The Business of Friendship

Good friends Oprah Winfrey and Tyler Perry successfully mixed business with friendship when they teamed up to create the first scripted shows for her OWN Network. Check out interview below to see how they did it. Image source: RyanSeacrest.Com

Many years ago someone I called a friend came to me with a business idea. She had been making a product which friends and family were starting to buy and so she was motivated to start a proper business. No-one would help her. Including her life partner. She was lacking in confidence and experience. I really liked her as a friend and liked her business idea so I agreed to help her – she had no money to pay me but because I liked her and I love marketing I thought I could do this as my gift to her.

I helped to re-brand and market the business from scratch in exchange for some products once in a while. I was trying to be a good and supportive friend. I created a new market base and brand identity for her business, utilising a marketing strategy which penetrated a competitive market place quite successfully. I did not ask for money, that was my first mistake. I also did not ask her to sign an agreement, second mistake. Whilst helping her build her business, which I thoroughly enjoyed, she would make comments asking me specifically what it was that I did in my business. This confused me as I always made it clear and couldn’t understand what she meant, this was my third and final mistake.

The business grew and so did her confidence, her network grew and her life partner became more supportive. So too were other friends who before that point did not pay too much attention to her business endeavours. At no point did I feel anything but pride for her until things started to fall apart. She asked me to invest in her business. Because I had worked with her to grow it, I invested in exchange for a percentage share. I received an agreement that made the Magna Carta look like a copy of The Metro! I signed it nonetheless thinking nothing of the fact that I had worked so hard for so long without payment and that this person who I considered at the time to be a friend would be so ruthless.

Writing this makes me realise how naive I was. She had to move and so we did more work and catching up virtually but I sensed a real change in her communication and interaction with me. There seemed to be a patronising tone of arrogance in the messages or information requests I was receiving from her. She would become a lot more shrewd and ask me to do more work given I had invested in the business, if I wanted to see a return. I would get paid a tiny dividend at the end of each month which was inconsequential based on the amount of work I did for the company and yet I was still made to feel like I was replaceable at any given moment.

It was quite frankly a demeaning and at times demoralising experience, I felt used and yet never brought up the fact that I was there when no-one else was. I was beginning to plan a way of withdrawing from our agreement and resigning from her business board. It came easily when I was accused of helping a friend in a similar industry as hers to start a new business. Needless to say I used the Get-Out clause in the agreement and got my initial investment back. I didn’t lose too much financially even though I was never paid my worth but I lost a friend as I was never able to see her in the same way after that experience.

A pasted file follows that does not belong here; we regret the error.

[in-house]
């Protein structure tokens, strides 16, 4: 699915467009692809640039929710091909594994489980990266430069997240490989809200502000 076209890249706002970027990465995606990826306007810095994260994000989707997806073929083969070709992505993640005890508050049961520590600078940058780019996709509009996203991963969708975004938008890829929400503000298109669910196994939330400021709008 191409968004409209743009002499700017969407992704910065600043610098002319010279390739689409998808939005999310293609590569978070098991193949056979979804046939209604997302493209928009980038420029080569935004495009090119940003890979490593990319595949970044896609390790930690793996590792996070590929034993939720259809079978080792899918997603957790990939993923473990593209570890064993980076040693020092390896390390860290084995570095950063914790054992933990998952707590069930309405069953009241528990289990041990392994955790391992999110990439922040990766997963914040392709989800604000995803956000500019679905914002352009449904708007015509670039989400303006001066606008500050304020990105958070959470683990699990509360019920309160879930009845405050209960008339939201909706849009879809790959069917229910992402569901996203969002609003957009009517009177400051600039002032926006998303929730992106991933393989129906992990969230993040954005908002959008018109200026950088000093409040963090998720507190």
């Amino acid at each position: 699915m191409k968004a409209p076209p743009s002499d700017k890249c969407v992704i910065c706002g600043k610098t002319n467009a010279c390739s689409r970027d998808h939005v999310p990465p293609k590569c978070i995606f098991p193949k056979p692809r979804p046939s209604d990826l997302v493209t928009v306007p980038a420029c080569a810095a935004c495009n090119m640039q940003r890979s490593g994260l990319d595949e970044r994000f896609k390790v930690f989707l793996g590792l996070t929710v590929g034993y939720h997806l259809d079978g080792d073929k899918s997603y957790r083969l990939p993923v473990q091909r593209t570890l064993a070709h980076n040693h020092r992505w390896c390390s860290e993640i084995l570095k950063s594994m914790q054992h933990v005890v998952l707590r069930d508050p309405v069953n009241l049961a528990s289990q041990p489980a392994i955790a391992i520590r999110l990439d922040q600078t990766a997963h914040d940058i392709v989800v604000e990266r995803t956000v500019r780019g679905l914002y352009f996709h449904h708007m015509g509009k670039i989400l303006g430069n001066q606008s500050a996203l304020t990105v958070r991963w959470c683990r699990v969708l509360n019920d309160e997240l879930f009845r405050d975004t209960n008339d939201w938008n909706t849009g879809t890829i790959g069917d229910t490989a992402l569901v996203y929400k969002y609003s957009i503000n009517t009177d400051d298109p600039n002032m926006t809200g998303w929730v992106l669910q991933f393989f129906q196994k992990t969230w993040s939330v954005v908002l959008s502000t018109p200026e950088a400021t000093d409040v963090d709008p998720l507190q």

I have never to this day received a genuine Thank You for all my efforts to help her grow her business although ultimately the fact that it is still growing is enough acknowledgement of how much I helped. Of course I have forgiven her but we no longer have a friendship in the traditional sense of the word, which is for the best.

I learnt some crucial lessons about business and friendship and myself:

Value yourself and your business – I did not value myself enough if I had I would have given her some basic advice and directed her to a business group or resources for her to do the work herself. This is something I struggled with, recognising whether my marketing services are of value to my clients and thus undervaluing myself. It has taken me time but I have learnt that my services are valuable.

Be ruthless – She was ruthless when things changed for the better for her business and though I would never become someone who could do what she did, I have definitely become more business savvy when it comes to dealing with people.

Sign on the dotted line – I always get an agreement signed now no matter who the client is or how small the job is! It is crucial for me to get an agreement in place so that there is no confusion.

Listen to instincts – There were signs that things were falling apart and that I wasn’t being appreciated but I ignored them. If I had listened to my instinct sooner perhaps the friendship could have been saved – although to be honest life has been blessed without it.

Clear communication – As a friend its crucial that communication is clear, honest and open at all times.

Forgive – I had to forgive myself and her. At the end of the day I helped her as a “gift” to begin with… a gift of friendship because in all honesty there was no other basis for me working for free for almost a year. If I had not forgiven both myself and her I would be a very bitter businesswoman.

We all make mistakes and that’s okay, but be weary of mixing friendship and business unless you are completely honest and open with yourself and your friend at all times.

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GoWoman is the reawakening of the 21st Century African Woman - a bi-annual magazine sharing the complete stories of the African Woman who finds a way or makes one. We do this for self-love, for womankind and for the continent.

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